.....Advertisement.....
.....Advertisement.....

Today's News

  • Animal shelter 5-17-15

    The Los Alamos Animal Shelter, 226 East Road, 662-8179, has a great selection of adoptable pets just waiting for their forever home, so come adopt a new best friend today! Be sure to check out the Petfinder website for pictures of all adorable adoptable animals:
    petfinder.com/shelters/friendsoftheshelter.html
    SHELTER HOURS: Noon to 6 p.m. Monday – Friday, 11 a.m. to 4 p.m., Saturday and noon-3 p.m. Sunday.
    Also, be sure to check out the website at lafos.org, to get more information about volunteering, adopting and donating, as well as read up on some of your favorite animals and learn more about special needs animals or cats and dogs currently in foster care.
    All adoptable pets are microchipped, spayed or neutered, and up-to-date on vaccinations.
    CATS
    Annie — A 9-year-old, spayed, female who needs a peaceful indoor home. She came into the shelter several years ago as one of a kitten litter being cared for by a big gentle cat. That “mama” cat turned out to be a gentleman. Both he and Annie became part of a household. Because of medical care now needed by their owner, Annie had to come back to the shelter, now as a grown-up girl.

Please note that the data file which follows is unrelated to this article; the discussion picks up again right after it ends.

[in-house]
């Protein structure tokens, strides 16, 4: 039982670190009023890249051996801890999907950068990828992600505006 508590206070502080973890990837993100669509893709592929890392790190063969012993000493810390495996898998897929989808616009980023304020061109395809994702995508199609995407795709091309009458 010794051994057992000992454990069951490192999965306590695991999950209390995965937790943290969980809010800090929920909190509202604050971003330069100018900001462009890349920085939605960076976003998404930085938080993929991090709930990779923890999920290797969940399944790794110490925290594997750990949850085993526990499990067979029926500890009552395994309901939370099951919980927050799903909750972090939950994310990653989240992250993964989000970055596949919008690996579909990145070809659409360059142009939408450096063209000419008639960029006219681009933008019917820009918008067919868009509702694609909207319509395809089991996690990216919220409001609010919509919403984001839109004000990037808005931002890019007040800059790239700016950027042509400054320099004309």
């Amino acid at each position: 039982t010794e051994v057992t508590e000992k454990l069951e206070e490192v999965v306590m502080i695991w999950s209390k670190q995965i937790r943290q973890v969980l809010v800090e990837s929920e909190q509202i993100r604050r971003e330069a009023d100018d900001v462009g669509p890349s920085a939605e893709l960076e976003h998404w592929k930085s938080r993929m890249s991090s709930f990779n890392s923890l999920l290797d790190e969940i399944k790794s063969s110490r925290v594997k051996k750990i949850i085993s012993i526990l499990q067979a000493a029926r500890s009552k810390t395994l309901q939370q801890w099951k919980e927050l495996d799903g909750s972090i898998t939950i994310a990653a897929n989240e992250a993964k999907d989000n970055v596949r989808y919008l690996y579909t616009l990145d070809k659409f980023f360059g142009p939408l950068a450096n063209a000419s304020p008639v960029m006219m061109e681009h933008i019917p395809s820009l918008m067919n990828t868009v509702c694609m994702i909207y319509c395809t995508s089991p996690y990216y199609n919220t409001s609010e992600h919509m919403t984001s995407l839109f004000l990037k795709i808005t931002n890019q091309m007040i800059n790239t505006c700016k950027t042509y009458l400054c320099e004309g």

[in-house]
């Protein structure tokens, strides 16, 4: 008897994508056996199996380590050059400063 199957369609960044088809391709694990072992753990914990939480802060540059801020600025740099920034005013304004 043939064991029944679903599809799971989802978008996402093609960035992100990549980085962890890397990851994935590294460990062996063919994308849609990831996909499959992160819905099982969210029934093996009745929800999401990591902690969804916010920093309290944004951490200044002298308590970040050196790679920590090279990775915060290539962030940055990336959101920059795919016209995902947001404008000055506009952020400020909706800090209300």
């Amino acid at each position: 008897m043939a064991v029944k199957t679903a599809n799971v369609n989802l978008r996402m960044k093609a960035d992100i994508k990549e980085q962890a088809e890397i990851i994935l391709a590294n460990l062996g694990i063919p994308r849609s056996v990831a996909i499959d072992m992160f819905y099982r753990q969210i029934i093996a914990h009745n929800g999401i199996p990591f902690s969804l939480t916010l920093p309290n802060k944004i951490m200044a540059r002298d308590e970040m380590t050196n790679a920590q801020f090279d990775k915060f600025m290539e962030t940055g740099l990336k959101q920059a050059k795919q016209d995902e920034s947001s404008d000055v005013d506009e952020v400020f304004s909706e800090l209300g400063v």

• Youth Activity Center Schedule 5-17-15

    Monday: Los Alamos: Kickball, White Rock: Four Square

    Tuesday: Pool tournament

    Wednesday: Movies and muchies

    Thursday: Twister challenge  

    Friday: Kids choice

    Los Alamos: 662-9412, 475 20th St.
    White Rock: 672-1565, 139 Longview Dr.

    Open 3-6  p.m. Monday, Tuesday, Thursday and Friday and noon-6 p.m. Wednesday, unless otherwise noted.  

    Memberships are free and open to all third through eighth graders.

  • Word on the Street 5-17-15

    Teen Pulse Student Editor Tom Hanlon asked students, “What are your plans for the summer?”

  • The Pondering Column: Is it a human’s goal in life to make the world a better place?

    Today marks the sixth edition, of “The Pondering Column.” Here I will discuss, reader questions, regarding morals, philosophy and belief.
    Today’s question, asked anonymously is, “Is it ethically incumbent on humans, at the end of their lives, to have made the world a better place or is just doing no damage good enough?”
    The question poses several very interesting quandaries. To begin, as the (hopefully) rational beings we are, we can assert almost indubitably that it is ethically wrong to do bad, damage, harm, or anything synonymous with these terms.
    However there is a rather protrusive caveat, bad things are often done with good intentions, or with a greater goal in mind.
    For example, if a soldier kills an enemy, the act of killing could still be considered wrong, but it is done for a greater good. That would make killing, specifically in this scenario an overall, good act. But which side is doing good and which bad?